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If you have ever been on a cruise then you know the first thing they do shortly after boarding is to conduct a drill by escorting you to your designated lifeboat.

The idea, of course, is to help prepare you before an actual emergency should it occur.

Consider this your lifeboat drill. 

Our ETF models did a good job of protecting investors prior to the February decline that lead to a 34% loss in the market.

Since the March lows, the stock market has been on a tear. The Nasdaq 100 is up over 40% while the S&P 500 and the Russell 2000 have each recovered about 28%.

The models, which use a combination of factors that include absolute momentum and volatility kept the portfolios fairly defensive throughout this period. With volatility skyrocketing and trailing returns negative, the algorithm simply could not rank equity ETFs above lower risk bond ETFs and cash.

Not that I am complaining. Across the board, the Drawbridge ETF models have produced modest gains or only small losses during one of the most tumultuous periods of market history. For that I am happy. The white knuckle ride that many investors have been on still has not gotten them back to even.

During the July rebalance, the algorithms shifted to a more “risk-on” posture. The strong returns of April, May, and June, combined with the diminishing volatility, allowed equity ETFs to rise to the top of the rankings.

Those who read my comments regularly know that I have a list of concerns beginning with the growing disparity between the stock market and the actual economy.

I have also cited on several occasions the weak internal measures, the disparity of performance between a handful and the majority of stocks, and the the fact that the vast majority of stocks rest below their 200 dma.

The ONLY reason the market is where its at is because of Fed liquidity. But as I have said in the past, Fed liquidity to buy securities does not create jobs nor does it stop the coronavirus from doing whateve the hell it wants to…which it is.

Which brings me now to the point of this post.

I said this is a lifeboat drill. Here is why.

As I sift through the many charts I view each and every day, I see storm clouds approaching. I think the seas could again get rough.

When I look through many of the risks positions that the models took on this month, I see a common theme. Many show a negative divergence where a new price high has been made but with lower relative strength. Here are a few examples.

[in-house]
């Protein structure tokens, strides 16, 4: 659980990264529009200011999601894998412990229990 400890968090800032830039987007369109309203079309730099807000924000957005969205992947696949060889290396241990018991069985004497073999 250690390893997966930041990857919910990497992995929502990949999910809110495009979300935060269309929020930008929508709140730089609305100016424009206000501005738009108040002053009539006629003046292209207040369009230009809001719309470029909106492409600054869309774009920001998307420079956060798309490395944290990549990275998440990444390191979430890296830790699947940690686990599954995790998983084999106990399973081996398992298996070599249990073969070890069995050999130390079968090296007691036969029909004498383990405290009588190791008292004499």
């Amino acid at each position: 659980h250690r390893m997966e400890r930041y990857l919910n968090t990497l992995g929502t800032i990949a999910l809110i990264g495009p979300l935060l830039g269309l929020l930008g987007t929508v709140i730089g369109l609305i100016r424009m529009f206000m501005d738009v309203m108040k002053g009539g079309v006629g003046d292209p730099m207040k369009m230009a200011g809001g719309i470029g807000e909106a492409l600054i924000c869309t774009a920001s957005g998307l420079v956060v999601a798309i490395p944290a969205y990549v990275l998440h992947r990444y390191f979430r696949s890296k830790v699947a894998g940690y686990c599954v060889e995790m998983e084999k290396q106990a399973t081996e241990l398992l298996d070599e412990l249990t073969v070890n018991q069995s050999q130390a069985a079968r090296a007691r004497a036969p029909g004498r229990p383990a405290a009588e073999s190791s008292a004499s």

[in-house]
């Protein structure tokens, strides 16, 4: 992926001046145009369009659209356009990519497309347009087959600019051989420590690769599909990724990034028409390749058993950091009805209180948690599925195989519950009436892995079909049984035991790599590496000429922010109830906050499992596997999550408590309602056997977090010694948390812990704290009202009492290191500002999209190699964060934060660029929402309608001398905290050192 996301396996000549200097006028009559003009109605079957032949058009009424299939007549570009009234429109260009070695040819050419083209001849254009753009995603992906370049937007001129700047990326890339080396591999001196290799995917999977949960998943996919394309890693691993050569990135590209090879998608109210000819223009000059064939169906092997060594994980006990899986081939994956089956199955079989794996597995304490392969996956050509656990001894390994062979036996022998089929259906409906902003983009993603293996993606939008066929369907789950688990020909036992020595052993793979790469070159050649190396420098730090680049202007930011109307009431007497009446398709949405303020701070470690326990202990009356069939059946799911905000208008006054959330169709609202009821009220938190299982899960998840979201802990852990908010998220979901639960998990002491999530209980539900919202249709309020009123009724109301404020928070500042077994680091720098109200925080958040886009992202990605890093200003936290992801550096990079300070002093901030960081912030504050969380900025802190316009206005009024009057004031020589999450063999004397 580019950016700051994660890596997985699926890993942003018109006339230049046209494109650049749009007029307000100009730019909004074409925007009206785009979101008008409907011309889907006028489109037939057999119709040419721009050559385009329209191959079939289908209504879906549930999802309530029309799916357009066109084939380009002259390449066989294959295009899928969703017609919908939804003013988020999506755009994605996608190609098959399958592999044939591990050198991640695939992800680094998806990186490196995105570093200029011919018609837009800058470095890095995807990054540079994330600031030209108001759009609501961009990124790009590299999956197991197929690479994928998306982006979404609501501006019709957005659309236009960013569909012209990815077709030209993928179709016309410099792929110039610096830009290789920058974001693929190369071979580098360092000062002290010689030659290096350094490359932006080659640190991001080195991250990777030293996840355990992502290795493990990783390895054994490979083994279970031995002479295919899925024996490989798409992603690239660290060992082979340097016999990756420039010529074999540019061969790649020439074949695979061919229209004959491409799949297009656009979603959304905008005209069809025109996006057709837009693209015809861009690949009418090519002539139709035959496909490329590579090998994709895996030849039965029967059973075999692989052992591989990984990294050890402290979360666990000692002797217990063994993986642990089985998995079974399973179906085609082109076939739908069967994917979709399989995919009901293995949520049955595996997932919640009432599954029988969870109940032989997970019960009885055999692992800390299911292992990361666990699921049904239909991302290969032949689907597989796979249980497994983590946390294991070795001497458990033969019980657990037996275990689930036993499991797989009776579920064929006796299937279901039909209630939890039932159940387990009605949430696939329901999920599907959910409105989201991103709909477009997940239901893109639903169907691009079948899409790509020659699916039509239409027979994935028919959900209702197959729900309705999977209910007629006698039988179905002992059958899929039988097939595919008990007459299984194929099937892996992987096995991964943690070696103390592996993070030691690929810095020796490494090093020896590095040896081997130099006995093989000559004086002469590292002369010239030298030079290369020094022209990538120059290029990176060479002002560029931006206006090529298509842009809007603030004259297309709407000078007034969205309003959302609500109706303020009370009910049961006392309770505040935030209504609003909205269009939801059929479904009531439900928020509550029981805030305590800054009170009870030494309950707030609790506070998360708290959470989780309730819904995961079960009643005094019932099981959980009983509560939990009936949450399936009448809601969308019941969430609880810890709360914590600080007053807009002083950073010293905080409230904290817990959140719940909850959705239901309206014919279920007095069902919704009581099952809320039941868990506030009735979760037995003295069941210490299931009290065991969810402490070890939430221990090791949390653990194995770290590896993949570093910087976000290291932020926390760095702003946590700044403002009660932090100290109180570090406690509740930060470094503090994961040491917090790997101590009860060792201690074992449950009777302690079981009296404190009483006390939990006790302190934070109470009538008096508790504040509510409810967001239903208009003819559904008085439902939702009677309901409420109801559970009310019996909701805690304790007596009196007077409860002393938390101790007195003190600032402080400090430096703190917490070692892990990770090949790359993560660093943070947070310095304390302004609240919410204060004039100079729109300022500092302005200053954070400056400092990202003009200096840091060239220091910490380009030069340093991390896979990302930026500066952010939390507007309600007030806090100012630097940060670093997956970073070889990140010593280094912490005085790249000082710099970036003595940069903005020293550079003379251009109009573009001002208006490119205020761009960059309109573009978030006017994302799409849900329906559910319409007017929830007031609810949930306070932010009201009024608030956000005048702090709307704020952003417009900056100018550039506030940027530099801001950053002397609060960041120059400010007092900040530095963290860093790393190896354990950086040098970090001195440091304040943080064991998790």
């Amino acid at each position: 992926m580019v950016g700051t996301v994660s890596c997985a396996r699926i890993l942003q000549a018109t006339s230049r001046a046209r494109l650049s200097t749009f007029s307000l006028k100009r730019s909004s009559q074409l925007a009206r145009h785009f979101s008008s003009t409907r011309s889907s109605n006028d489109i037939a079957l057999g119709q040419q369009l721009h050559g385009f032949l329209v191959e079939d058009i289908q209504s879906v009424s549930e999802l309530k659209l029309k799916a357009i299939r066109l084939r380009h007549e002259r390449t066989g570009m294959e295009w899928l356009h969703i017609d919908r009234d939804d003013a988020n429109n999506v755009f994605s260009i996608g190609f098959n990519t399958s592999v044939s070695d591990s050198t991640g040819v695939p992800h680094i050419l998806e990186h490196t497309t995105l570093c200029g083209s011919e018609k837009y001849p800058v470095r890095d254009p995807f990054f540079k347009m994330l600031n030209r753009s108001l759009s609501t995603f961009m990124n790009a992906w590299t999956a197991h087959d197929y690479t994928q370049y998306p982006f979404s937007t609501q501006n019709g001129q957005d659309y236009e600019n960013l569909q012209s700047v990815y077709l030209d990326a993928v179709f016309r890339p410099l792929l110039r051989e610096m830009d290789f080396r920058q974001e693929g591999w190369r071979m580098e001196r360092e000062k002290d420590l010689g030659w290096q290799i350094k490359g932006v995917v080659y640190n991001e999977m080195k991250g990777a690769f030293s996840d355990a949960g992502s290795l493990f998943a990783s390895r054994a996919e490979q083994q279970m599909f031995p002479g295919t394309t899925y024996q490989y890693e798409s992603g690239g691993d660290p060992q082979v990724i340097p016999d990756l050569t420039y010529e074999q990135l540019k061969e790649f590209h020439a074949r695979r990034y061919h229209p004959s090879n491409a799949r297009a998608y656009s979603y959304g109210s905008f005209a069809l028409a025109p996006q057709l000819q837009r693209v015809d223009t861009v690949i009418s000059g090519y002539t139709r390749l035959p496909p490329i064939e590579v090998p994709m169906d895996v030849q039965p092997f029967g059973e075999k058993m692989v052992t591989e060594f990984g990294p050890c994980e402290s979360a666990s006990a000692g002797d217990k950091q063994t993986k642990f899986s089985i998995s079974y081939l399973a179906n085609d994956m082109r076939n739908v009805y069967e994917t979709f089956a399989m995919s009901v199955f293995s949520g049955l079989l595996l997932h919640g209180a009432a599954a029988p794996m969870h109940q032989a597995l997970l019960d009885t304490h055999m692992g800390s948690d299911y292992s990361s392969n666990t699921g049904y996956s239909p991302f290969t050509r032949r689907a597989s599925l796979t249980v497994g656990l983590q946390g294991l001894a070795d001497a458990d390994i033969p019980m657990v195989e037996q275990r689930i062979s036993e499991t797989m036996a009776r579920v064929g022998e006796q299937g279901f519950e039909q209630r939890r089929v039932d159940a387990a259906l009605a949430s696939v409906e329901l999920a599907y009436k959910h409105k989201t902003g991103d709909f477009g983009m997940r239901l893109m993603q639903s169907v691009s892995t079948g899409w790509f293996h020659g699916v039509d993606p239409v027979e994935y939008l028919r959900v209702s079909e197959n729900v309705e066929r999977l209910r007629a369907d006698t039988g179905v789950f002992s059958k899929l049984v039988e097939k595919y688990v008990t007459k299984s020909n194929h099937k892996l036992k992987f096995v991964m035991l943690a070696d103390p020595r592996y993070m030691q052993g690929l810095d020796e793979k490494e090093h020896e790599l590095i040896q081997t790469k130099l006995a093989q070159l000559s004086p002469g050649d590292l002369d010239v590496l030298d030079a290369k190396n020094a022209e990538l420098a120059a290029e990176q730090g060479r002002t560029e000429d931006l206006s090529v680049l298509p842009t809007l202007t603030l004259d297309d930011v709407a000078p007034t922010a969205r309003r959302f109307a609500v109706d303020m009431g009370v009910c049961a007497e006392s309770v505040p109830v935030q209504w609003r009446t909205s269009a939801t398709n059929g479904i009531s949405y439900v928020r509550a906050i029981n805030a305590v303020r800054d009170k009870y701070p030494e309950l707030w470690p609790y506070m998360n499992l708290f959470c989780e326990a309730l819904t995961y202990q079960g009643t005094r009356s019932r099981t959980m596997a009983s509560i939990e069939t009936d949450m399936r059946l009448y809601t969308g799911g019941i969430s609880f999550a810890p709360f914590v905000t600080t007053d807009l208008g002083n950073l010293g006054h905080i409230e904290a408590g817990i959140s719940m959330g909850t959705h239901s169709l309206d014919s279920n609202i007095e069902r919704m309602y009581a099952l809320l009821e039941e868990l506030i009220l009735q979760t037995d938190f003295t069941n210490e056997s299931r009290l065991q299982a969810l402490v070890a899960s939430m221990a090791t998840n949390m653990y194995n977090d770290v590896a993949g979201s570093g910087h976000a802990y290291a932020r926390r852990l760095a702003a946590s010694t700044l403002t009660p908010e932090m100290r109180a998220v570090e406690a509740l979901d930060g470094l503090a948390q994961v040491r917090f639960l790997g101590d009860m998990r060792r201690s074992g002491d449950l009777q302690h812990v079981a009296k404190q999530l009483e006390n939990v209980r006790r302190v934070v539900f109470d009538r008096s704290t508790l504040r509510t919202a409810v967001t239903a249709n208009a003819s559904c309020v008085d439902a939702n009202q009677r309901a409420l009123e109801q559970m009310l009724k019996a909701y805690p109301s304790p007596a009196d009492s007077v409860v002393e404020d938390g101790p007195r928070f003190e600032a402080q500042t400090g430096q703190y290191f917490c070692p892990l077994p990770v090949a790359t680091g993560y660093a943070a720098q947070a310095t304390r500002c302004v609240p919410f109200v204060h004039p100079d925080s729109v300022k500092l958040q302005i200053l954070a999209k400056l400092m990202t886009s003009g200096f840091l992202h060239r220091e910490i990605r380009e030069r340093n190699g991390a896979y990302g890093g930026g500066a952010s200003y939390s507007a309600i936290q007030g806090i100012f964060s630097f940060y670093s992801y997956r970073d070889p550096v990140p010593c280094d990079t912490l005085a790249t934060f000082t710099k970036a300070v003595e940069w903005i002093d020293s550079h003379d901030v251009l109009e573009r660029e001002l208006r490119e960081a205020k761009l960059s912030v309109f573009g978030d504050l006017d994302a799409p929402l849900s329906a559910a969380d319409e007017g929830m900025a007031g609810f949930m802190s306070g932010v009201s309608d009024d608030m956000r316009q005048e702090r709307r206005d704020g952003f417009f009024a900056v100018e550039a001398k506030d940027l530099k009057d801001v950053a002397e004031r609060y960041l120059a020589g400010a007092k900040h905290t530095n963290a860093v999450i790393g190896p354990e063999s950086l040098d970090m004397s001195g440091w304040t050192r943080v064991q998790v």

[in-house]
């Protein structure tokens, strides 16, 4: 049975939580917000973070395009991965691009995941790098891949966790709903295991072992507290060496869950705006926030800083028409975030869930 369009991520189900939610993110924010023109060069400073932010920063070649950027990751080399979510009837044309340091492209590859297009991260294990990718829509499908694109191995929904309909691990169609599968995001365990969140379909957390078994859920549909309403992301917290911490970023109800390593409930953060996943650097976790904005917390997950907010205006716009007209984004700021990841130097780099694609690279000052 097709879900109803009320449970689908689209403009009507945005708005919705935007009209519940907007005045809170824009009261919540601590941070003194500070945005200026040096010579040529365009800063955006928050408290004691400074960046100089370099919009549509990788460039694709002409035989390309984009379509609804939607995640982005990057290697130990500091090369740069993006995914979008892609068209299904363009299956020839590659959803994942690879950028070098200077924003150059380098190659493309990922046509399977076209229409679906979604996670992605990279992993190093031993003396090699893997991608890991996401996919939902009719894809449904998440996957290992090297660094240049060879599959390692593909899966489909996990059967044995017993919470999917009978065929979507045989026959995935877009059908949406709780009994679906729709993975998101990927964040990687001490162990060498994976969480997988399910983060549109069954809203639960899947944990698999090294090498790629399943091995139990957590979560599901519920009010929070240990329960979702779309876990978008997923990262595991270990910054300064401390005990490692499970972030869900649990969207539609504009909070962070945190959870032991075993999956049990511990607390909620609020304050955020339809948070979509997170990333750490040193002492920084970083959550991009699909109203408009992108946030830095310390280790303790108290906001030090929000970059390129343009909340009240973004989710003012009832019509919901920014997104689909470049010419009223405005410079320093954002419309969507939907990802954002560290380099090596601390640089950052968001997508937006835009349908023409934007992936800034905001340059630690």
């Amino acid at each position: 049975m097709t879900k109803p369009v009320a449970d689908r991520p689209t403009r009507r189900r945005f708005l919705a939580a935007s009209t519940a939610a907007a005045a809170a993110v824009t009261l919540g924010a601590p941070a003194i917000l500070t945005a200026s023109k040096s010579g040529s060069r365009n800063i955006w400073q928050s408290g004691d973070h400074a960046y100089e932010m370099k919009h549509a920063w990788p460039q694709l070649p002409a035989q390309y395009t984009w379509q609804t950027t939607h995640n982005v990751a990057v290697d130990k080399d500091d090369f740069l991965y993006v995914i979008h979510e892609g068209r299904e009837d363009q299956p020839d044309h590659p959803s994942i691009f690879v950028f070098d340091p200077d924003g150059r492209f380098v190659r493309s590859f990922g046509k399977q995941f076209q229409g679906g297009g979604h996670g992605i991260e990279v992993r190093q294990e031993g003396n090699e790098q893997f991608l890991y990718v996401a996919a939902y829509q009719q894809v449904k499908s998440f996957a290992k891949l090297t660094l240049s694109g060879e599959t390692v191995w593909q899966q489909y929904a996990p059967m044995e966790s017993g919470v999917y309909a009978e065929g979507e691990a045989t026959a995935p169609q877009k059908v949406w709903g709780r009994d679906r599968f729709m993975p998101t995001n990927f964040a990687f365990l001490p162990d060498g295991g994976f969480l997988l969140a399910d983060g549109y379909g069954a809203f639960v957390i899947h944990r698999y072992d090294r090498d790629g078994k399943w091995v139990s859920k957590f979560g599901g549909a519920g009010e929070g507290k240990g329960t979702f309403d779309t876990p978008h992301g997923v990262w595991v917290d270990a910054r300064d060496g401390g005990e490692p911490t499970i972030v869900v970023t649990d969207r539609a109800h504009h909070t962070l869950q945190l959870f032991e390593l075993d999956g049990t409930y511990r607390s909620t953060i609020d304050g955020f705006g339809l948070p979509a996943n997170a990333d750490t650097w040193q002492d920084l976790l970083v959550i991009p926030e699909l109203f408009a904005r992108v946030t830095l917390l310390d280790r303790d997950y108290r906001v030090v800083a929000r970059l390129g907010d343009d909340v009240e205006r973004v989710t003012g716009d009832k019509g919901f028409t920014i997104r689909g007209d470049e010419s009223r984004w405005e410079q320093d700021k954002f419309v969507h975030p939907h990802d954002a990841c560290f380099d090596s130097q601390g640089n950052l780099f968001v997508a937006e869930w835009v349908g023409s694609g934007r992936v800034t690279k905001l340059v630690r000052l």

Also, the volume on the rally higher has been nothing too special, especially when compared to all of the downside volume we saw in February and March.

Here’s the Russell 1000 Growth. Ditto.

Also note, that today was nearly an outside day reversal where the market trades above and below the prior days range and closes lower than the prior day. This usually suggests distribution.

Now the internet stocks.

And I see the same thing outside the U.S. markets.

The one exception being iShares MSCI All Peru (EPU) which is highly correlated to the precious metals markets.

How to handle a lifeboat drill

I, of course, cannot give each of my members individual advice. How you handle a lifeboat drill must be left up to each of you. But I can offer some suggestions.

You can do nothing at all. Rules-based investing is after intended to be mechanical and unemotional. I probably understand this better than most.

But this is an unusual period. The market is stretched to historical extremes in both valuations and sentiment. When a correction comes, I think it is going to be swift and could again be deep.

William O’Neal always suggests 7% stop losses from entry. That’s one consideration.

If you are sitting with gains…maybe even a stop at breakeven. That’s a tight leash…but it could be better than turning a gain into a loss.

Each of the charts also have a number of moving averages. They can be useful for defining a line in the sand.

The key and this really is why I am presenting to you this information, is for you to know where your lifeboat is. When and if the storms hit, you should know exactly what you are going to do and have it already planned.

Please don’t hesitate to contact me if you have any questions or concerns. This is a challenging market and my goal is to get everyone through this and protect portfolios as much as possible.